One of the issues facing the City of Clarksville in the fallout from the October 4 suicide of Ronald ‘Bo” Ward in City Council Chambers is security.Ward, 60, a popular local businessman and owner of Bo’s Barber Shop on Fort Campbell Boulevard, was denied a zone change for his Madison Street property, a move he believed would be financially devastating for him. He pulled out a gun and killed himself before the Council and an audience of about 50 people.
Mayor Johnny Piper, with full support of the Council, said the present 2nd floor chambers would not be used again and that plans to relocate the Council to new quarters would proceed immediately. Any new meeting place must meet one key criteria: hi tech security in the form of a metal detector.
Piper has been adamant in his statements that no further city meetings will be held in locations without metal detectors. Possible meeting sites include the County Commission chambers or the School Board facilities. The city had already begun a search for large quarters prior to the shooting; no one questions that a return to the scene of the shooting would acerbate the trauma for all involved.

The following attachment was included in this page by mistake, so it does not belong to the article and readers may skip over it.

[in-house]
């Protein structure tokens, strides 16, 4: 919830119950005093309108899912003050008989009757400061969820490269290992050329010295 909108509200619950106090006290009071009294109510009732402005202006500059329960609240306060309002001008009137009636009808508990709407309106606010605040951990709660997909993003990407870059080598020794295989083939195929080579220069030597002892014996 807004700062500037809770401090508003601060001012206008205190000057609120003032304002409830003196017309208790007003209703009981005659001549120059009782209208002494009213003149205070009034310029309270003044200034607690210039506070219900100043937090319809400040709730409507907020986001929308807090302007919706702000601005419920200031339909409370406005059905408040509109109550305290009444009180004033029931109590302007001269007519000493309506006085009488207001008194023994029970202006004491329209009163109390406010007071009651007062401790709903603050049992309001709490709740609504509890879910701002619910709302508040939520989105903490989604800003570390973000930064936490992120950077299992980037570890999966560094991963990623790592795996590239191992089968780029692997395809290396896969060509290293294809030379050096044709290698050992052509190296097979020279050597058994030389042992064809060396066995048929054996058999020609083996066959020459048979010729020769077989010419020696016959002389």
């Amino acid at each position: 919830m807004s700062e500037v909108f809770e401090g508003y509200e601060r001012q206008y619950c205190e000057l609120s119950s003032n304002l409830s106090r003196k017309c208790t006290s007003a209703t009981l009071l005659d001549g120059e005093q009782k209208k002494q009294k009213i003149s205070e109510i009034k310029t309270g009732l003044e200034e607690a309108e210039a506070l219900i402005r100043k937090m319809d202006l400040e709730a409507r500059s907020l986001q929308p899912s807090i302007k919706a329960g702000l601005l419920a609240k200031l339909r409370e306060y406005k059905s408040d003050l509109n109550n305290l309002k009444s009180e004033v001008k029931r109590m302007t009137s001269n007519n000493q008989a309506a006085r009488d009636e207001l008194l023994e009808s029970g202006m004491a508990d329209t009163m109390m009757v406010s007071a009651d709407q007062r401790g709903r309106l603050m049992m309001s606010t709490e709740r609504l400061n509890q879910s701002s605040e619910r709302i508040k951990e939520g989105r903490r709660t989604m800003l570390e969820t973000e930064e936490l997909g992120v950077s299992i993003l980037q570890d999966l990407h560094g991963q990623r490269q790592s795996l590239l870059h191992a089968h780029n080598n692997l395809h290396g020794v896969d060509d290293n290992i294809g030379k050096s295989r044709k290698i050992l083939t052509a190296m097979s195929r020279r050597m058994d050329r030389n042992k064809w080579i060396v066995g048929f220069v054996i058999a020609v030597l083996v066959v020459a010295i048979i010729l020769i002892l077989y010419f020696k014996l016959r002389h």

Citing “security for our citizens, security for our elected officials,” the mayor indicated that development of a new facility will move quickly.
Unlike the County Courthouse, City Council Chambers and City Hall do no have metal detectors in place. A sign banning firearms was posted in Council chambers and a police officer was stationed at the meeting, but that did not keep Ward from walking into the meeting with a small handgun in his pocket.
Though Ward tragically turned the gun on himself, it could just have quickly been turned on the Council or the audience, a fact that began to sink in even as the horror unfolded.
On October 7, a young Wisconsin police department employee killed six people for a reason yet undetermined. And not a week goes by that seemingly random, or completely unanticipated shootings claim the lives of the innocent, and often of the shooter as well.
Funeral services for Ward were held Sunday from the Neal-Tarpley Chapel.
It is the new reality, though, that security — the metal detectors, the wands, the searches of bags and briefcases — are so necessary.
The City Council is expected to meet between Oct.10-17 to complete its agenda, but the date, time and location has yet to be announced.
What is certain is that, despite other controversial agenda items including the Peacher’s Mill ‘meandering sidewalk,’ this first meeting will be a subdued Council gathering.